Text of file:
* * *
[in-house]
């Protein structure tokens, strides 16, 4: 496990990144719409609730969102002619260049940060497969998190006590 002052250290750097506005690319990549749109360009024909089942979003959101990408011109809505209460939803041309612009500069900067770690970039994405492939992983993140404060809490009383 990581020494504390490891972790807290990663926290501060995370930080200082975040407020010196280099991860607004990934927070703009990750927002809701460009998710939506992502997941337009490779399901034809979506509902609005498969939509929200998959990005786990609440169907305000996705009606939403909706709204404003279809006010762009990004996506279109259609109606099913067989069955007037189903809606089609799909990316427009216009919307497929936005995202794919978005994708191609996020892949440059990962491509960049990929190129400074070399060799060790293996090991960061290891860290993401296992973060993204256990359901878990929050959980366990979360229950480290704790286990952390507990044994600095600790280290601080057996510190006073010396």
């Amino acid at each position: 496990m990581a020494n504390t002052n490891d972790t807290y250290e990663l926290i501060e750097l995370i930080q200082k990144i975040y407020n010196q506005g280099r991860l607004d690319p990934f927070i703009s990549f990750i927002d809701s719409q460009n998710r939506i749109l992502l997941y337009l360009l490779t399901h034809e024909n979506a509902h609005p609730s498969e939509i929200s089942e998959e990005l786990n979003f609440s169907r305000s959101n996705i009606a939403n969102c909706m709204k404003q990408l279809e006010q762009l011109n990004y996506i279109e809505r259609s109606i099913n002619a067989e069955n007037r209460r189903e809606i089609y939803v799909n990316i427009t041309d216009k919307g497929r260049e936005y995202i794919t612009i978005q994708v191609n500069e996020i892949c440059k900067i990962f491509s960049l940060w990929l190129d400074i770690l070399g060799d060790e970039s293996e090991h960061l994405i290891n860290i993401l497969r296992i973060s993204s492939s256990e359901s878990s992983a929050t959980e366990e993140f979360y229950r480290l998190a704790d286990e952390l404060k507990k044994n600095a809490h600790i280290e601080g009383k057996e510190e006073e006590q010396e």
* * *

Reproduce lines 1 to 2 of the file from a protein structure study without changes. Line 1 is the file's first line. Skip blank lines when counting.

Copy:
[in-house]
């Protein structure tokens, strides 16, 4: 496990990144719409609730969102002619260049940060497969998190006590 002052250290750097506005690319990549749109360009024909089942979003959101990408011109809505209460939803041309612009500069900067770690970039994405492939992983993140404060809490009383 990581020494504390490891972790807290990663926290501060995370930080200082975040407020010196280099991860607004990934927070703009990750927002809701460009998710939506992502997941337009490779399901034809979506509902609005498969939509929200998959990005786990609440169907305000996705009606939403909706709204404003279809006010762009990004996506279109259609109606099913067989069955007037189903809606089609799909990316427009216009919307497929936005995202794919978005994708191609996020892949440059990962491509960049990929190129400074070399060799060790293996090991960061290891860290993401296992973060993204256990359901878990929050959980366990979360229950480290704790286990952390507990044994600095600790280290601080057996510190006073010396």